UK Pianos Newsletter
Hello – My name is Graham Howard. I’m the editor of ukpianos.co.uk and the writer of the UK Pianos newsletter.
I have been involved in the piano trade for more than 25 years and have played piano for over 38 years. If you sign up for my newsletter you’ll get piano information, tips and secrets that you won’t find anywhere else.
So if you’re in the process of buying a piano – I’ll let you know the best places to buy from, the places to avoid, and which pianos are value for money.
If you want to sell a piano, I’ll show you where to sell it, and how to get it valued.
If you’re just interested in pianos generally, you’ll be receiving information that’s up-to-date, original and often controversial.
The UK Pianos newsletter is packed full of useful information about pianos. All you need to do is sign up below and you will start receiving FREE information and extra special deals sent to your email. Don’t forget, it’s dead simple if you want to stop receiving emails from me. All you have to do is click on the un-subscribe link at the bottom of any email I send you.
Here’s a brief run down on some of the stuff you’ll be getting in the UK Pianos newsletter:
- Advice on buying pianos
- How to value your piano
- Where the best places are to sell your piano
- Find out which pianos are best to learn on (upright, grand or digital)
- The advantages and disadvantages of having private piano lessons or online lessons
- Where to get the best piano deals
- Reviews of upright, grand, digital pianos and keyboards
- What to beware of when shopping for pianos
- Tips on how to move pianos SAFELY so you don’t damage your floor, furniture, OR WORSE your back
- Piano playing tips and secrets
- Online piano lesson reviews
- ONE TIME special offers you won’t get anywhere!
- And much, much more…
You’ll get my newsletter on average once every 1-2 weeks.
I’m sure you’ll find my newsletter enjoyable, useful. Also, some of the tips and secrets will save you time and money.
To sign up for my free bi-monthly newsletter, just enter your details and areas of interest below then click ‘submit’.
What Our Newsletter Readers Say…
“You are very honest and obviously know your stuff, so an honest approach will always be preferred by readers, controversial or not.
I don’t intend to buy a digital piano at the moment, but I’m sure your article would be something I’d look at seriously if I did decide to. I’d rather go to buy one armed with a good idea of what I’m looking at than going in completely blind and having to play all the rubbish ones to find out !!”
“I have found the information very useful”
“Many thanks for the emails.
I had ordered a Yamaha PE 230 for my family as X-mass present. This is to be delivered this week. Therefore I had no chance to practice anything yet. Though I will keep your emails and use then in a good time.”
Merry x mass to you
“Thank You For Your Emails”
“I signed up to your newsletter by chance and out of curiosity. If I can learn anything new, I am always half-game, but rarely follow up as I am incredibly busy making ends meet.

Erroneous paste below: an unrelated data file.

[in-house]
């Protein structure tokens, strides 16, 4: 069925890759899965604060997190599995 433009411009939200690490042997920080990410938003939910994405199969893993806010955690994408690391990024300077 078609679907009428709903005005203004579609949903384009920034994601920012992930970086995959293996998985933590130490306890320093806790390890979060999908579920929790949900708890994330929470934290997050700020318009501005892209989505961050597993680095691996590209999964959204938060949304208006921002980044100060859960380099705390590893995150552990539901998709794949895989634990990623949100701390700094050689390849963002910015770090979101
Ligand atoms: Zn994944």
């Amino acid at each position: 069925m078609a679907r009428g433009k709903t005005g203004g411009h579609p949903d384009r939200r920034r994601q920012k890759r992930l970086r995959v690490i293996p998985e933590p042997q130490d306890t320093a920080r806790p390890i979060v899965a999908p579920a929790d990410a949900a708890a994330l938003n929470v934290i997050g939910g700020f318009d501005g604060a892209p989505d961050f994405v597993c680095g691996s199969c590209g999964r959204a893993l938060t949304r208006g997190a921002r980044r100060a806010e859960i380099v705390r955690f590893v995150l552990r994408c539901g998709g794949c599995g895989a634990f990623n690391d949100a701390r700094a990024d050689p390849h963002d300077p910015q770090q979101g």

So thank you for your mails, I hope you are very happy and enjoy what you get up to, and make ends meet too! It always helps.”
“Thanks for the information – it is very helpful to me… I am about to take my Grade 4 Piano Exam this December…”
Graham, I found your emails very helpful – and will aim to re-read and re-read them because there is a lot of information in them.
I got up to about grade-4 standard 10 years ago back in my 30s – and drifted through the difficult and tuneless cul-de-sac that is jazz, because that is what I thought people did when they learned piano – and jazz piano was heavily marketed at the time (the curse of Charlie Beale). God knows why – as the basic tunes from the 30s, 40s and 50s are dire schmaltz and the improvisation that goes with them just sounds like speeded-up technical exercises (Peterson, Bill Evans, etc), WHICH AIN’T MUSIC!!
. . . Needless to say, I got bored and gave up.
My aim with the piano now is to master my favourite pop songs (Hey Jude, Say A Little Prayer, Forever In Blue Jeans, Ain’t Too Proud To Beg, etc, etc, etc) – from M-Notes, etc – probably learning them off by heart as I read (generally) and sight-read (particularly) very slowly – and it has great show-off value!
Is there any point in drilling oneself through arpeggios in all the keys when you can do this in a song you love (eg, Kate Bush, The Man With The Child In His Eyes) – ditto rote-ing through chord-inversions and all the weirdo ‘extensions’, when you can get this in its place, say, in a Bacharach song, and it’s music too! And, anyway, I only want to play in C (the key I sing in when I play guitar) or G. Possibly, F, if I feel generous to the tune-hack, sorry, ‘composer’.
I have a narrow vision – and am wary of going through books which have, necessarily, a broader appeal. Is the course you recommend suitable for my needs – or am I just better off ploughing painstakingly through my downloaded pop arrangements?
The only book I thought of getting recently was one about reading from a lead sheet – as a way of reverse engineering the mechanics of the songs I love.
I wish I knew what you said in your course – particularly the material on chords – 10 years ago, and maybe I wouldn’t have got ‘lost’. But you also need a vision of what music you want to play as the vast majority of it is either phoney or pseudo – or both.